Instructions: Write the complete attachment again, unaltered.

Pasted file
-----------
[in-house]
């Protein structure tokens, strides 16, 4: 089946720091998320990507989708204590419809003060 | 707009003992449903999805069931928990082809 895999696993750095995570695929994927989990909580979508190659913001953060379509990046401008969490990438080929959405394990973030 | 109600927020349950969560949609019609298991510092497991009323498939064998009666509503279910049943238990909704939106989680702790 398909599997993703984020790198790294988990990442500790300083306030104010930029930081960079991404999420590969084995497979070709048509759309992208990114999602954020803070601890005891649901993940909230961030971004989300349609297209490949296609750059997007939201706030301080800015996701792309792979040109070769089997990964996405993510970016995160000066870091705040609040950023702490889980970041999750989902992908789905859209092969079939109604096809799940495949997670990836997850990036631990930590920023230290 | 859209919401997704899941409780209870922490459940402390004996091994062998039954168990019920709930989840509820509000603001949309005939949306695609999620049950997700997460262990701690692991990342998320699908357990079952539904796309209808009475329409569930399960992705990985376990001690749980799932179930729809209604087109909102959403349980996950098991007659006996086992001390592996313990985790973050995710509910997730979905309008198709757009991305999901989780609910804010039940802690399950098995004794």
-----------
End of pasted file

[in-house]
């Protein structure tokens, strides 16, 4: 089946720091998320990507989708204590419809003060 | 707009003992449903999805069931928990082809 895999696993750095995570695929994927989990909580979508190659913001953060379509990046401008969490990438080929959405394990973030 | 109600927020349950969560949609019609298991510092497991009323498939064998009666509503279910049943238990909704939106989680702790 398909599997993703984020790198790294988990990442500790300083306030104010930029930081960079991404999420590969084995497979070709048509759309992208990114999602954020803070601890005891649901993940909230961030971004989300349609297209490949296609750059997007939201706030301080800015996701792309792979040109070769089997990964996405993510970016995160000066870091705040609040950023702490889980970041999750989902992908789905859209092969079939109604096809799940495949997670990836997850990036631990930590920023230290 | 859209919401997704899941409780209870922490459940402390004996091994062998039954168990019920709930989840509820509000603001949309005939949306695609999620049950997700997460262990701690692991990342998320699908357990079952539904796309209808009475329409569930399960992705990985376990001690749980799932179930729809209604087109909102959403349980996950098991007659006996086992001390592996313990985790973050995710509910997730979905309008198709757009991305999901989780609910804010039940802690399950098995004794």